Another contender for third place behind Android and iOS is Research In Motion's upcoming BlackBerry 10, set to make its final debut on January 30. At that time, RIM will announce pricing and availability for the first two BlackBerry 10 devices. The new version of RIM's smartphone platform features a touch-centric, card interface that has echoes of Hewlett-Packard's WebOS.
The final contender for the next smartphone showdown is Canonical's new Ubuntu for smartphones. The new smartphone OS requires no physical buttons and relies entirely on swiping gestures for controlling the phone. Ubuntu for smartphones uses all four edges of a device to reveal different functionality. Swipe from the left, for example, and you get Ubuntu's launcher with your favorite apps available. Swiping from the right when the phone is unlocked and you get your most recent applications in the reverse order you opened them. Canonical in the coming weeks plans to roll out a version of the Ubuntu phone OS for the Galaxy Nexus, and the first round of Ubuntu phone hardware is slated for late 2013 to early 2014.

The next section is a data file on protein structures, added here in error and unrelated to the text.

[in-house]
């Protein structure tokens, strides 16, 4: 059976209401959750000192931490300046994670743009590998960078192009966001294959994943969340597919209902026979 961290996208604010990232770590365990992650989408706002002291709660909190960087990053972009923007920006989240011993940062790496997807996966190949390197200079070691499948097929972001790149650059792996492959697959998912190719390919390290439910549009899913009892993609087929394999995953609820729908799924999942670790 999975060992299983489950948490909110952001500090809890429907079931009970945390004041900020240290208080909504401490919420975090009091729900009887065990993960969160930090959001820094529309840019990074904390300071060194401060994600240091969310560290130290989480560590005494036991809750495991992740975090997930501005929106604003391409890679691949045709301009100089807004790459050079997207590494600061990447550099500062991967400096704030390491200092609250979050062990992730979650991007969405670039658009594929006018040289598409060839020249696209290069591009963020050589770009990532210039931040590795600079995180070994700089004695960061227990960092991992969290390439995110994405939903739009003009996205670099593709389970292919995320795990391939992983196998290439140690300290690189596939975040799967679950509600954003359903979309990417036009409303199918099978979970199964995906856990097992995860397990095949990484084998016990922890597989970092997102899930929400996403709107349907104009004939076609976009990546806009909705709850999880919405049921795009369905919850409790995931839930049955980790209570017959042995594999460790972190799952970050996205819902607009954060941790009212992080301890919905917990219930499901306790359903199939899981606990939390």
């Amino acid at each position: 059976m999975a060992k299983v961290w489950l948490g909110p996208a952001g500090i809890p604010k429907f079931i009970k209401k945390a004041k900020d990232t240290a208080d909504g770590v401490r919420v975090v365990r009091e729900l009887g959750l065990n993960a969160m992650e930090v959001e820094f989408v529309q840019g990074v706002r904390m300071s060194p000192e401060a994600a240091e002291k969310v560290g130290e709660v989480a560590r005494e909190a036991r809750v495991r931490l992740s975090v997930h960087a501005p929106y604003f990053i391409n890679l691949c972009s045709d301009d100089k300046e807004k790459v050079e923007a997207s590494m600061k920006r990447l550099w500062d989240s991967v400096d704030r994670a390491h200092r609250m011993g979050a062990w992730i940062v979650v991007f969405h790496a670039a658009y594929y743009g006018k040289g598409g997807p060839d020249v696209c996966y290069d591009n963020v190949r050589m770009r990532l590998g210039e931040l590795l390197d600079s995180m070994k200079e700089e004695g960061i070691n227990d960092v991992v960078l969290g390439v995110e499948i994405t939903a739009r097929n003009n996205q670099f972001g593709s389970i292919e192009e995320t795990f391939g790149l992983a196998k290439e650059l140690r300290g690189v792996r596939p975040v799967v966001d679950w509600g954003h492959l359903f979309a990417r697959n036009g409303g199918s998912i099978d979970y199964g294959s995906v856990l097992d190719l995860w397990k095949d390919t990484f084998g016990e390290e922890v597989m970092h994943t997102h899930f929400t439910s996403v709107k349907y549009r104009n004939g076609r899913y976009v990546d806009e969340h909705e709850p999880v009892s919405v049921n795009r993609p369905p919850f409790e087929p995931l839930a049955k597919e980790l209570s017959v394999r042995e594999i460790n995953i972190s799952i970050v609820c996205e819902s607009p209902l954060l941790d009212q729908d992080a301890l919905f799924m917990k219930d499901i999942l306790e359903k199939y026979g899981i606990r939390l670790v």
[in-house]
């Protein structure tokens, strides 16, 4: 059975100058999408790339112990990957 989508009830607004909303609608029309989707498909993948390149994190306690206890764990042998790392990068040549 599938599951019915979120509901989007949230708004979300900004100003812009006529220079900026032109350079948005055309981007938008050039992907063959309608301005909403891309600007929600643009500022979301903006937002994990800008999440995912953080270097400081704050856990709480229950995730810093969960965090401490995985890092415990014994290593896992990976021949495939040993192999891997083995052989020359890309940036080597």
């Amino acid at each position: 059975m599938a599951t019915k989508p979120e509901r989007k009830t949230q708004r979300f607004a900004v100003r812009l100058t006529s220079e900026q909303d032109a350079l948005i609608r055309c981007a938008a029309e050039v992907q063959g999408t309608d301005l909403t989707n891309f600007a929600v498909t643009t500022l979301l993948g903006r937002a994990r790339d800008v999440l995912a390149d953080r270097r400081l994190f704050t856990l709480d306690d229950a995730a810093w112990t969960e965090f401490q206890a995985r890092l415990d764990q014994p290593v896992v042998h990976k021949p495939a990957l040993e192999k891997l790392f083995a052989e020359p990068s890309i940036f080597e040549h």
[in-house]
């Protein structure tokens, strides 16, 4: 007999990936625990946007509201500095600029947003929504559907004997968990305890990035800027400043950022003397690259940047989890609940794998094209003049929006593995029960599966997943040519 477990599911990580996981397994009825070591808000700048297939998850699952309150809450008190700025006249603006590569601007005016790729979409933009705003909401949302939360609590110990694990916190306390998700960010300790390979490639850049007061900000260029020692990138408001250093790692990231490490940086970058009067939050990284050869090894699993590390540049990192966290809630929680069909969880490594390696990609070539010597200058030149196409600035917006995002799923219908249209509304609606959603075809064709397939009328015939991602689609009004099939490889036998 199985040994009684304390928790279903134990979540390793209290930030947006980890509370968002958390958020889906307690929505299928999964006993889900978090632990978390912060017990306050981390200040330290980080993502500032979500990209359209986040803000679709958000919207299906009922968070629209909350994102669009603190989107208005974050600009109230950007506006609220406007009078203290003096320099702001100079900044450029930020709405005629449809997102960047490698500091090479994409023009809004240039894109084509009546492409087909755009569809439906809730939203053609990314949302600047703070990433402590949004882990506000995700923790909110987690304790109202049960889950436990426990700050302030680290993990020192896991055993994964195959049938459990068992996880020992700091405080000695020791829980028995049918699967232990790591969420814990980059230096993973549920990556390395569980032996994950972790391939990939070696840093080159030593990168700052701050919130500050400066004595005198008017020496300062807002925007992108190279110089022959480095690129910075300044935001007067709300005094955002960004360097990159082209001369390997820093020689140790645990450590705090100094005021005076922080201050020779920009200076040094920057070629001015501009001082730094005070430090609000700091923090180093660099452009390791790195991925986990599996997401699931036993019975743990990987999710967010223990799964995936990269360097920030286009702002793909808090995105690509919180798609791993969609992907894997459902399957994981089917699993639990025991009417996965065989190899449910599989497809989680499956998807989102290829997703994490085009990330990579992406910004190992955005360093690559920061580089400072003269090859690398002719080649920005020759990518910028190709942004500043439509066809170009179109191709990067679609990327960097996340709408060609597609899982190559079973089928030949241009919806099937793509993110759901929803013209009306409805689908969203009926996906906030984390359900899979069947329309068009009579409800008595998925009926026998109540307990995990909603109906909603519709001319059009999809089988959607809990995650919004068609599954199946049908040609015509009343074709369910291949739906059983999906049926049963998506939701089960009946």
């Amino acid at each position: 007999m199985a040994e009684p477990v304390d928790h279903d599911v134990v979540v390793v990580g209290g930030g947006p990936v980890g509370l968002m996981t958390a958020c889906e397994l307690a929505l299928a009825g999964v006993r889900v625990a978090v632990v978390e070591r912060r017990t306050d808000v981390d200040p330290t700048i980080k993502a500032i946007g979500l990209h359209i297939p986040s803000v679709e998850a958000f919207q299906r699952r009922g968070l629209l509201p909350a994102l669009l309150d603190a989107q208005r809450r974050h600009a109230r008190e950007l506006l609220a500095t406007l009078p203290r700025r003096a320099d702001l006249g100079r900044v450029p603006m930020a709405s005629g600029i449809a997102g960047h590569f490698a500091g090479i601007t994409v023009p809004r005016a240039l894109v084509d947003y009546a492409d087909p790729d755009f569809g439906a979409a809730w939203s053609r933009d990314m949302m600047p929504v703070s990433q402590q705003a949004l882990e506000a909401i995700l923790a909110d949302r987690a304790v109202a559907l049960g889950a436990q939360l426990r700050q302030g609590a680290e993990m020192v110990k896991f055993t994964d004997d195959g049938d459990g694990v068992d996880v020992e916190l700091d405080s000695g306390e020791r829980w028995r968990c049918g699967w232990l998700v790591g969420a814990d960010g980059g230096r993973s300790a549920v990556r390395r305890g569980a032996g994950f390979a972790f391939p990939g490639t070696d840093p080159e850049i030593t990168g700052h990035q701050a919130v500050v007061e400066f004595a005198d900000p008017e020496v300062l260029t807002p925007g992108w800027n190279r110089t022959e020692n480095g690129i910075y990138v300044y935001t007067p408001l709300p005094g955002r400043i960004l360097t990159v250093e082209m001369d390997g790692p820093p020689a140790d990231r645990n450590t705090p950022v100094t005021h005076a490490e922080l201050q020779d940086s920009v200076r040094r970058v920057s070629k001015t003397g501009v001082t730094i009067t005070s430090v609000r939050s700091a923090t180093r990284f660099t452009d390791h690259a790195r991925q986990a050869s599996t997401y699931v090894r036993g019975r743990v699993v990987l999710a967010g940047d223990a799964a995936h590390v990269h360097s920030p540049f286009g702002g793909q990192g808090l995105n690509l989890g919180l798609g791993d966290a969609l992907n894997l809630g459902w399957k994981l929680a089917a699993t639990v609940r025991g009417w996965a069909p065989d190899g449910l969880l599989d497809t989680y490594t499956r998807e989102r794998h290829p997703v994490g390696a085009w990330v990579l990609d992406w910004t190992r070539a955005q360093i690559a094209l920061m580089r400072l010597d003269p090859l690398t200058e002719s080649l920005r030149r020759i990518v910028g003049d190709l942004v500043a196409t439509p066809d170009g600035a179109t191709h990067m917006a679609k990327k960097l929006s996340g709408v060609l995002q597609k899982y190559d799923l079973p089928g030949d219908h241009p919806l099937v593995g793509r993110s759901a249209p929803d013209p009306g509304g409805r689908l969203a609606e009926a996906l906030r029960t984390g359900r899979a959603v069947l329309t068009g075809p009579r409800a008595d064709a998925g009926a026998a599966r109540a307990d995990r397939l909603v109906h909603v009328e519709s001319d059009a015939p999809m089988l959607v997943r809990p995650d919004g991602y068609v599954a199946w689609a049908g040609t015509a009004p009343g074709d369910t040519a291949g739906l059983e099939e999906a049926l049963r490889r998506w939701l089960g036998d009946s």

Beyond these six big names there are also some other dark horse candidates, including HP's Open WebOs, the open source version of WebOS, and Tizen, another open source mobile alternative.
There appears to be more smartphone choices headed your way, but whether there's room for more than two mobile operating systems given the popularity of Android and iOS will be one of the big questions for 2013.
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